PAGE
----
Wednesday, January 25, 2017

One Good, Two Bad

This is one of those overwhelming periods. Right now I don't even know if Trumpkin has signed another executive order restricting refugees and visas or not. Before I check to see, I have to clear a few things off my desk and into the cloud.

First, a good idea: Want a new model for health care? The Germans do it right. Commentary in the Star Tribune by Steve Klingaman, a nonprofit consultant and nonfiction writer. He gives a great summary of how the German system works, how much it costs, and how it benefits the people there. A couple of key quotes: "It’s not socialized medicine — it’s socialized risk management." And, as a conclusion:
Why do we insist on ignoring their example? Is it due to our bias that no viable solution ever arises from beyond our shores — especially from “socialized” Europe? Is it that the wealthiest among us enjoy a fantastic health-care system? Are we willing to sacrifice the access to health care the 18 million people who will be left uninsured if Obamacare is simply repealed? There is no way to fix the problem short of universal participation and regulation. That’s the bottom line.
I find it interesting that the amount Germans pay for health coverage is 8 percent of their income — which is very close to the percent of income I found the other day when looking into ACA rates for people making under $60,000. Except Germans have no deductibles and other costs that pop up out of nowhere, which is a huge improvement, I think we can all agree.

Second, an egregious injustice: St. Paul cop charged with punching handcuffed teen girl. A 38-year-old male cop, Michael Soucheray (any relation to Pioneer Press caveman columnist Joe Soucheray?) was called to a shelter for sexually exploited girls back in early December. A 14-year-old was suicidal and so staff called police and EMTs. But the girl didn't want to go in the ambulance and was agitated. (Shocking, I know.) Soucheray and his partner handcuffed the girl (it doesn't say why) and then pretty much forced her into their squad car. When Soucheray "sat her up" in the seat, she spat in his face.

He responded by striking her twice with a closed fist right in the face, grabbed her jaw or neck, and called her an expletive expletive (let me guess... f$^*ing b$*&h?).

Soucheray has been charged with fifth-degree assault, which is highly unusual for police in any kind of circumstances. His lawyer says it was reasonable force, "a self-defense reaction" after she had "committed felony assault" on him.

No. We expect more from people who work for us and who wear guns. They should at least be adults when dealing with children.

I hope he's found guilty, gets anger management classes, and a new job.

Third, a local trial that's not getting enough attention: Remember when protestors were encamped outside the North Minneapolis police headquarters in late November 2015, and four armed men came and shot several black men? Yeah? Well, the main perpetrator, Lance Scarsella, is on trial right now.

Scarsella claims he feared for his life, but clearly he set up the whole situation through his own actions, especially bringing a gun in the first place. He may have feared being punched at that last moment, but he responded with bullets. A story from today's Star Tribune revealed he has a close friend who's a cop in Burnsville, a south metro suburb, and that the two had exchanged many texts using the N-word. The cop, who testified yesterday, described their texts as "locker room talk." Now where have we heard that before?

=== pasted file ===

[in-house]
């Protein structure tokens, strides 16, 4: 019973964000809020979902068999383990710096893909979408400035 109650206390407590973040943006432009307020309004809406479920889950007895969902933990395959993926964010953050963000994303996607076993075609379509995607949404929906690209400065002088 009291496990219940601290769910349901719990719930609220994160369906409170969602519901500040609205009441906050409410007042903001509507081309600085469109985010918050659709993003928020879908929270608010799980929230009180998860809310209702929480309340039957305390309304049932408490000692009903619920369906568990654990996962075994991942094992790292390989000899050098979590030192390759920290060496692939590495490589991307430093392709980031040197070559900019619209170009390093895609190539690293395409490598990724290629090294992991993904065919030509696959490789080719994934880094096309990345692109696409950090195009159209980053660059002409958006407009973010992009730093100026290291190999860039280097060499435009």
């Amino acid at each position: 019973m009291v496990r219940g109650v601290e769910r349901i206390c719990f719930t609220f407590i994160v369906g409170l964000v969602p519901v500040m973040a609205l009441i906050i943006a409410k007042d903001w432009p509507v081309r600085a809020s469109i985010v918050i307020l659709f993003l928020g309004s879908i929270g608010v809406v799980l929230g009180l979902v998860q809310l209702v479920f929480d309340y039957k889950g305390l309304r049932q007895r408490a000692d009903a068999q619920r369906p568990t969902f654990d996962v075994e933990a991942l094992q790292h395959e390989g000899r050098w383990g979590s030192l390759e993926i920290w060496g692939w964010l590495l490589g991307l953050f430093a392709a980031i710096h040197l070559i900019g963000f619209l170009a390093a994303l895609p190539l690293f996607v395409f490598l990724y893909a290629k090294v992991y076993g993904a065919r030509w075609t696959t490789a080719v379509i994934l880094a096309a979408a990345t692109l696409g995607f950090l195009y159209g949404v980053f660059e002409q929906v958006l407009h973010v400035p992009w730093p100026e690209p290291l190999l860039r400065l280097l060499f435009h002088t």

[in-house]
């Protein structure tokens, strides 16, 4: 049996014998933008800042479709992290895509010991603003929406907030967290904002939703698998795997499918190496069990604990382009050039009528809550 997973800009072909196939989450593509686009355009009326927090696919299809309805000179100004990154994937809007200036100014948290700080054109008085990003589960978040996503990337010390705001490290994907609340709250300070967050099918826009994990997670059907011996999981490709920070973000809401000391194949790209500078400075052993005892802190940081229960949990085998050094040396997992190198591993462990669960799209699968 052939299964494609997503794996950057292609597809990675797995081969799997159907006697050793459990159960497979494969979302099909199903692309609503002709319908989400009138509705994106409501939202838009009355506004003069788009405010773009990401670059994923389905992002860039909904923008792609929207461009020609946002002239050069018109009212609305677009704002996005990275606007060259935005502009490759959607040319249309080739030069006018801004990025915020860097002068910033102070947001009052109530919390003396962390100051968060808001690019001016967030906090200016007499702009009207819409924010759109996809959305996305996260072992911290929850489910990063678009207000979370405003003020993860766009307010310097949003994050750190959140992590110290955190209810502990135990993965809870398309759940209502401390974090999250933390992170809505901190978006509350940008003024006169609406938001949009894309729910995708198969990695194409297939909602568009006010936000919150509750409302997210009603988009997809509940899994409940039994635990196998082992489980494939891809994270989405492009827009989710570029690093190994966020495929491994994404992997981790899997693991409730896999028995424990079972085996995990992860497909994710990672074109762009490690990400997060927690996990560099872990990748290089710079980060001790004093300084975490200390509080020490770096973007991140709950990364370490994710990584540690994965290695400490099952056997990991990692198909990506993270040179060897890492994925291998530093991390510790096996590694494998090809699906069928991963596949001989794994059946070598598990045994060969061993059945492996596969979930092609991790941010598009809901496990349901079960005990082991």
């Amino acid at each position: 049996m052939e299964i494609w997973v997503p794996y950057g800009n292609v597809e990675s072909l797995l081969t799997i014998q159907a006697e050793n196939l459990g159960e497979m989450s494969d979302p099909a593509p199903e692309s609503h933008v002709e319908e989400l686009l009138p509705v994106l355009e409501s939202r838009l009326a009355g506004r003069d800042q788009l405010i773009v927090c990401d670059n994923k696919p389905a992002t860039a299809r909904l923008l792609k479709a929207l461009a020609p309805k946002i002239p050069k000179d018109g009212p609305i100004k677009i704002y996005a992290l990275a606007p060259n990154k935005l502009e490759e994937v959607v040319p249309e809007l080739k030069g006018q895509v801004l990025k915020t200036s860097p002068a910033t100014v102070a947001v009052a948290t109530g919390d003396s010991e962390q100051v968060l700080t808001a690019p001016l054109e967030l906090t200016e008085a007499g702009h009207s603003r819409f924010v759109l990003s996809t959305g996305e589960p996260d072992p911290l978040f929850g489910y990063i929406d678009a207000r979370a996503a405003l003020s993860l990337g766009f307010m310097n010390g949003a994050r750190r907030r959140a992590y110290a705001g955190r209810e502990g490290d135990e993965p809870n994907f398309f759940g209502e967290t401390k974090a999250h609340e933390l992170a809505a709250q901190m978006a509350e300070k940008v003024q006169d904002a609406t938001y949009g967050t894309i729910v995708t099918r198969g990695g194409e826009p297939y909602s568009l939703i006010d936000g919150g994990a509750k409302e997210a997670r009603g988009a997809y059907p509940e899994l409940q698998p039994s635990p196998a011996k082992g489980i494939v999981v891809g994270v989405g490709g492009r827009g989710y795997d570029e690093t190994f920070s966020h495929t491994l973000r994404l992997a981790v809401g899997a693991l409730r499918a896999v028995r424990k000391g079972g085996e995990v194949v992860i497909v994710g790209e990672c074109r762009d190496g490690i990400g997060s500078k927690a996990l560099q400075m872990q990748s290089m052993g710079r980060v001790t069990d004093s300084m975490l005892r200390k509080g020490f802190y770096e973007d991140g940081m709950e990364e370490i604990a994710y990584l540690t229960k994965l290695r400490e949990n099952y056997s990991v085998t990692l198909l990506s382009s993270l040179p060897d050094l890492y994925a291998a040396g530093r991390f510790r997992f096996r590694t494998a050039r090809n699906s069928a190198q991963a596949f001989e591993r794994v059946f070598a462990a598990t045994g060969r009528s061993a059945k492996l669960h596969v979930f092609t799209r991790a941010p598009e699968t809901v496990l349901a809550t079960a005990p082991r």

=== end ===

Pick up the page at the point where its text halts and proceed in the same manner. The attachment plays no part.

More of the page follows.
An earlier commentary in the Star Tribune sheds some light on the case: Implicit bias raises its ugly head in the Scarsella case. It doesn't address what happened in the shooting so much as what may happen in the trial, with its nearly all-white, all-male jury.
One prospective juror called Black Lives Matter a “hate group” and another said blacks should “get off welfare.” Judge Hilary Caligiuri denied prosecutor Judith Hawley’s motions to strike both men for cause. Two black prospective jurors were stricken for cause.
The commentary doesn't say what the cause was for striking the two black jurors, but I'm outraged that at least the juror who said BLM is a hate group wasn't stricken from the pool. In case you were wondering, Hennepin County is 13 percent black; Minneapolis is almost 19 percent black. The jury is 0 percent black.

Scarsella's trial is taking place not long after the judge who was selected to oversee the trial of Jeronimo Yanez (the cop who killed Philando Castile) was challenged by Yanez's lawyers and replaced. The judge, Edward Wilson, was the second most-senior judge on the Ramsey County bench. Yanez's lawyers are not required to give a reason for their request. But if you guessed that Judge Wilson is black, you would be correct. He has been replaced with a white judge.

In the South Carolina trial of Michael Slager, the white cop who shot Walter Scott in the back in 2015, 21 percent of the jury pool was black, but the trial was held with just one black juror. The case ended in a hung jury and a mistrial.

When it comes time for the all nonblack jurors in the Scarsella trial to decide whether it was reasonable for him to shoot because he feared for his life, and there's not a single black person in the jury room to remind them black people are humans, how will that go?

I hate to say it, but I predict Scarsella will be found not guilty in this, a state that does not have a stand your ground law, a state that has a duty to retreat.

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